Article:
Tropical Storm Henri toppled trees and disabled utility wires all around Connecticut last week. Connecticut’s largest utility is already preparing for the next storm. Eversource Energy announced this week that it would partner up with more than a dozen towns, including many in eastern Connecticut, that Henri impacted. The partnership will expand the utility’s routine post-storm cleanup work, including surveying and removing dead trees that could fall on wires and knock out power during future storms.
According to Eversource Manager of Vegetation Management Sean Redding, felled trees are the primary source of power outages during storms in Connecticut. “Every outage has the potential to impact a wide area, including hospitals, police, and fire stations,” he said. The work is “not just addressing the storm-damaged trees, but other pre-existing hazardous conditions that may not have failed during this storm but could in future storms — to avoid the outage,” Redding said.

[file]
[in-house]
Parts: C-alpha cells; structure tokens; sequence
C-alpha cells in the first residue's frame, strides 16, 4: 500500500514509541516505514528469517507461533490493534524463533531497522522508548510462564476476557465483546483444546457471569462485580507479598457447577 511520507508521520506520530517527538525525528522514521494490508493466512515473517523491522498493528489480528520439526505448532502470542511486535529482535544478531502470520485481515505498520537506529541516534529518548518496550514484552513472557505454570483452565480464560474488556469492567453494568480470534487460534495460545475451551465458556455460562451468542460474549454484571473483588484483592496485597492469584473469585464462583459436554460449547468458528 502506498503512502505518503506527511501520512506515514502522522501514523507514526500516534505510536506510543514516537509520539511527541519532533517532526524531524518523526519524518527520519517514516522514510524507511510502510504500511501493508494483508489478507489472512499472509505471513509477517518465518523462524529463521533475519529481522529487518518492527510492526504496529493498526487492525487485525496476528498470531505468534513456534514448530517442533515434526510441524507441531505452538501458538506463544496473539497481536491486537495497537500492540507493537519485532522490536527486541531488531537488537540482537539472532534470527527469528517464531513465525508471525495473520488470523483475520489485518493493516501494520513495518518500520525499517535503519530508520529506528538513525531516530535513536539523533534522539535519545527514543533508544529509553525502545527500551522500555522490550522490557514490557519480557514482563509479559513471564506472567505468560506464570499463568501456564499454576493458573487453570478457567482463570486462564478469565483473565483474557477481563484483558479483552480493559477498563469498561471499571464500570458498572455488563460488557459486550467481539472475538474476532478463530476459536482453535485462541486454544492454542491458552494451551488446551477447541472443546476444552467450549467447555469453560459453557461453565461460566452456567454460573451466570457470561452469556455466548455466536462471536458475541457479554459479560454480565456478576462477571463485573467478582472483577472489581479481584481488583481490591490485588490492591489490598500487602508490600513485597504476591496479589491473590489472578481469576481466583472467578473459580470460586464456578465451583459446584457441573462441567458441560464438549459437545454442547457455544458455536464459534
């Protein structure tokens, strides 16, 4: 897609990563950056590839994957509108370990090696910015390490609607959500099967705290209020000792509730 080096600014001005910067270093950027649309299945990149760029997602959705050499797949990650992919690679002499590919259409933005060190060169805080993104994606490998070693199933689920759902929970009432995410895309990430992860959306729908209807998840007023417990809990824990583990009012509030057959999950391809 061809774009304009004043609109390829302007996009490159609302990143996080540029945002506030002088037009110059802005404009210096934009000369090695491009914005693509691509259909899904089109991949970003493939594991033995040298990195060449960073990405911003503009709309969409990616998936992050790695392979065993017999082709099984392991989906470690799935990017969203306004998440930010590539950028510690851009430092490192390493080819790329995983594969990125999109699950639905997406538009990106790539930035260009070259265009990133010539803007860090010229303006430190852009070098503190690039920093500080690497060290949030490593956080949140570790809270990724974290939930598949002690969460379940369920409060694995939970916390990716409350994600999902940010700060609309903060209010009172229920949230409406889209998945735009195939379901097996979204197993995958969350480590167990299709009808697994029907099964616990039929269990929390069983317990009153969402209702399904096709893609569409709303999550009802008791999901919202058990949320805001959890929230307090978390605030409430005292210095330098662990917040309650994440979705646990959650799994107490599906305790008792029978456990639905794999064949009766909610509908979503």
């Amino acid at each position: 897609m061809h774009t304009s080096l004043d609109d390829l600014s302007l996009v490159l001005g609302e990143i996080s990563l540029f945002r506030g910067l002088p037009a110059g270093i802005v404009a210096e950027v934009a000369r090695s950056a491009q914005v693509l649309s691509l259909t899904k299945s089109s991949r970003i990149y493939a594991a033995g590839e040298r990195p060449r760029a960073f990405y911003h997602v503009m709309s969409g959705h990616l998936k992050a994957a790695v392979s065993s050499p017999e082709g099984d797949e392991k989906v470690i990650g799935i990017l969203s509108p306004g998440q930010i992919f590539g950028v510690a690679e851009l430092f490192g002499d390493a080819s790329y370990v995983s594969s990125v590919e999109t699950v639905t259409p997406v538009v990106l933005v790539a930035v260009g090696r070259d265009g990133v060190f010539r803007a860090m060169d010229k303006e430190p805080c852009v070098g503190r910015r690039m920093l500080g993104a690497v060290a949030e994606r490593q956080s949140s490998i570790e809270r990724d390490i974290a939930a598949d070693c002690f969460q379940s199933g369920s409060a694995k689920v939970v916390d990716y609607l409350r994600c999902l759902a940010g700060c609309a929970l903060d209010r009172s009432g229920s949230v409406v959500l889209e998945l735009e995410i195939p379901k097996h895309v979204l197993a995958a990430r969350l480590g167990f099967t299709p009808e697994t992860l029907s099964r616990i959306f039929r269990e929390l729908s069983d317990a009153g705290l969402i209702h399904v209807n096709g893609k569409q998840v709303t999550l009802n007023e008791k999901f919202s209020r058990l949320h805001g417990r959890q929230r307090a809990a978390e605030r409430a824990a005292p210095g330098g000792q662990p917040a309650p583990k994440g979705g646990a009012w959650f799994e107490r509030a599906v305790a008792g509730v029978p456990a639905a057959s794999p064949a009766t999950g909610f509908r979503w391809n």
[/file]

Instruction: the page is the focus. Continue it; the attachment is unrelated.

Many towns in the region are hurt by soaring costs to remove a backlog of dead and dying trees. While it is the Department of Transportation’s responsibility to clear trees along state-owned roadways, there are no dedicated federal or state resources to help towns manage the problem along their own streets or property. According to Redding, Eversource will pick up some of that burden under a newly formed partnership with towns by having its crews cut down trees deemed hazardous. Redding said he hoped federal support for tree removal would be included in the final version of the $1 trillion infrastructure package currently under consideration by the U.S. House of Representatives. “This is roads, electric grid, communications,” Redding said. “I would say that that would be part of infrastructure, and long-term sustainability of that infrastructure would include managing that road right-of-way, which includes these trees.”